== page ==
Graphic images of the damage that smoking causes can counter-balance the power of these appeals to the unconscious, thereby facilitating more deliberative decision-making and making it easier for people to stick to a resolution to quit smoking. Instead of rejecting such laws as restricting freedom, therefore, we should defend them as ways to level the playing field between individuals and giant corporations that make no pretense of appealing to our capacities for reasoning and reflection. Requiring that cigarettes be sold in plain packs with health warnings and graphic images is equal-opportunity legislation for the rational beings inside us.

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The destabalisation of marriage

The Disestablishment of Marriage – NYTimes.com

nytimes.com  | by STEPHANIE COONTZ on June 22, 2013

AT first glance, the prognosis for marriage looks grim. Between 1950 and 2011,according to calculations by the University of Maryland sociologist Philip Cohen, the marriage rate fell from 90 marriages a year per 1,000 unmarried women to just 31, a stunning 66 percent decline. If such a decline continued, there would be no women getting married by 2043!

But rumors of the death of marriage are greatly exaggerated. People are not giving up on marriage. They are simply waiting longer to tie the knot. Because the rate of marriage is calculated by the percentage of adult women (over 15) who get married each year, the marriage rate automatically falls as the average age of marriage goes up. In 1960, the majority of women were already married before they could legally have a glass of Champagne at their own wedding. A woman who was still unwed at 25 had some reason to fear that she would turn into what the Japanese call “Christmas cake,” left on the shelf.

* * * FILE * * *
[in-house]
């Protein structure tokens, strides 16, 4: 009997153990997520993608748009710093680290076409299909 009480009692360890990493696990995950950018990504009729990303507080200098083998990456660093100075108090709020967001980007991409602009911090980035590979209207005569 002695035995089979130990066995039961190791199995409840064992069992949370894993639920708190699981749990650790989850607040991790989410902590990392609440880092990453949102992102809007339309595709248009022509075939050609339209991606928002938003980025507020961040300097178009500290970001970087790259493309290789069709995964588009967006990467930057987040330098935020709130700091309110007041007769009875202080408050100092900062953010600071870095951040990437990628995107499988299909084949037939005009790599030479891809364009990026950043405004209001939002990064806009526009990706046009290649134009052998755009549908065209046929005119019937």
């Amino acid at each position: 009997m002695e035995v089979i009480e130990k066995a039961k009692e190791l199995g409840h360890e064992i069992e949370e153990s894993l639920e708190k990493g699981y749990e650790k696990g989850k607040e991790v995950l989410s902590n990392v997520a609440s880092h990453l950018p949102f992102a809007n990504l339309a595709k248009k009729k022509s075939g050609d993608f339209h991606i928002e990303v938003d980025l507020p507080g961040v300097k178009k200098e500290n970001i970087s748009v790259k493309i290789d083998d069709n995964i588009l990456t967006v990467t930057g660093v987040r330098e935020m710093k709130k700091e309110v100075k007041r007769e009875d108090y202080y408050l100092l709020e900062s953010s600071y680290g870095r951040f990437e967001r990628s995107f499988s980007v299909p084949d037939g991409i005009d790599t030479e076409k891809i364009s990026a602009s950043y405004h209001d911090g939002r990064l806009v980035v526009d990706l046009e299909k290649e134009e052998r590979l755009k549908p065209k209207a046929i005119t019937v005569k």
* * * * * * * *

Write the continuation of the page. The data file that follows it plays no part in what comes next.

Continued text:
Today the average age of first marriage is almost 27 for women and 29 for men, and the range of ages at first marriage is much more spread out. In 1960, Professor Cohen calculates, fewer than 8 percent of women and only 13 percent of men married for the first time at age 30 or older, compared with almost a third of all women and more than 40 percent of all men today. Most Americans still marry eventually, and they continue to hold marriage in high regard. Indeed, as a voluntary relationship between two individuals, marriage comes with higher expectations of fairness, fidelity and intimacy than ever.

But marriage is no longer the central institution that organizes people’s lives. Marriage is no longer the only place where people make major life transitions and decisions, enter into commitments or incur obligations. The rising age of marriage, combined with the increase in divorce and cohabitation since the 1960s, means that Americans spend a longer period of their adult lives outside marriage than ever before. Continue reading

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Where we are shapes who we are

Very interesting!

nytimes.com  | by ADAM ALTER on June 14, 2013

IN the early 1970s, a team of researchers dropped hundreds of stamped, addressed letters near college dorms along the East Coast and recorded how many lost letters found their way to a mailbox. The researchers counted each posted letter as a small act of charity and discovered that students in some of the dorms were more generous than others.

Nearly all of the letters dropped near uncrowded dorms — residences where comparatively few students lived on each floor — reached their intended recipients. In contrast, only about 6 in 10 of the letters dropped near crowded dorms completed the journey.

Apparently, the students in high-density housing, where everyone was packed close together, felt less connected to their college mates and this apparently dampened their generosity.

Later, when the researchers asked a different collection of students to imagine how they might have responded had they come across a lost letter, 95 percent of them said they would have posted it regardless of where they were living.

Most people, in fact, think of themselves as generous. In self-assessment studies, people generally see themselves as kind, friendly and honest, too. We imagine that these traits are a set of enduring attributes that sum up who we really are. But in truth, we’re more like chameleons who instinctively and unintentionally change how we behave based on our surroundings. Continue reading

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Should art really be for its own sake alone?

The Guardian  | by Alain de Botton on January 20, 2012

Descent into limbo andrea mantegna

A detail of Descent into Limbo by Andrea Mantegna. Photograph: Sotheby’s/AP